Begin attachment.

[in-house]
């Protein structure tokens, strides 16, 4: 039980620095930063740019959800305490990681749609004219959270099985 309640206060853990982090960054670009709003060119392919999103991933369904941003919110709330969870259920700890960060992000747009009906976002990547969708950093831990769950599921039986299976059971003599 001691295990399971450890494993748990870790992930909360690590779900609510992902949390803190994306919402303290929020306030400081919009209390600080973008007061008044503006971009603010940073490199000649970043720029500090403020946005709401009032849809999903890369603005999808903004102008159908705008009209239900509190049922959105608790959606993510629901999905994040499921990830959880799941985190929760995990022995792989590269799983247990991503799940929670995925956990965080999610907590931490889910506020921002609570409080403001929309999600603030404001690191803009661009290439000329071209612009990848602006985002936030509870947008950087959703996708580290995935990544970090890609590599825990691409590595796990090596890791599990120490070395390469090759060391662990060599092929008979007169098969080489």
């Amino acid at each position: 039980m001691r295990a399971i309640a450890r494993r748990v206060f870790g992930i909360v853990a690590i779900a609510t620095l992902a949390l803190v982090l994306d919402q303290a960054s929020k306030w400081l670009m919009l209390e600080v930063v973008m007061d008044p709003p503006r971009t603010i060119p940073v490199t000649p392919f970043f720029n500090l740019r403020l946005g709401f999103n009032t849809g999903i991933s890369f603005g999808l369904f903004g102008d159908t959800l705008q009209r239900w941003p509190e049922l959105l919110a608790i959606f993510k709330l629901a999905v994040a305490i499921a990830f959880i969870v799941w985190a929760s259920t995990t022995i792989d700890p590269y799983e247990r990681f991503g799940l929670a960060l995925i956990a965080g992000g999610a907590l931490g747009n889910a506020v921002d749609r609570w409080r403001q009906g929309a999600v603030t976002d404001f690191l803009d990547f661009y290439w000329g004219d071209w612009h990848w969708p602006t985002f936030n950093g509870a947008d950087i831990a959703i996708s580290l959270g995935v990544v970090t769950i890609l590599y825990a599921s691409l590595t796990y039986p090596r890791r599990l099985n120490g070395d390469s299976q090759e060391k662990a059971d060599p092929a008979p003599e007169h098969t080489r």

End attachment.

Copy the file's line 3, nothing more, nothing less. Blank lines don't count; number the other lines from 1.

């Amino acid at each position: 039980m001691r295990a399971i309640a450890r494993r748990v206060f870790g992930i909360v853990a690590i779900a609510t620095l992902a949390l803190v982090l994306d919402q303290a960054s929020k306030w400081l670009m919009l209390e600080v930063v973008m007061d008044p709003p503006r971009t603010i060119p940073v490199t000649p392919f970043f720029n500090l740019r403020l946005g709401f999103n009032t849809g999903i991933s890369f603005g999808l369904f903004g102008d159908t959800l705008q009209r239900w941003p509190e049922l959105l919110a608790i959606f993510k709330l629901a999905v994040a305490i499921a990830f959880i969870v799941w985190a929760s259920t995990t022995i792989d700890p590269y799983e247990r990681f991503g799940l929670a960060l995925i956990a965080g992000g999610a907590l931490g747009n889910a506020v921002d749609r609570w409080r403001q009906g929309a999600v603030t976002d404001f690191l803009d990547f661009y290439w000329g004219d071209w612009h990848w969708p602006t985002f936030n950093g509870a947008d950087i831990a959703i996708s580290l959270g995935v990544v970090t769950i890609l590599y825990a599921s691409l590595t796990y039986p090596r890791r599990l099985n120490g070395d390469s299976q090759e060391k662990a059971d060599p092929a008979p003599e007169h098969t080489r």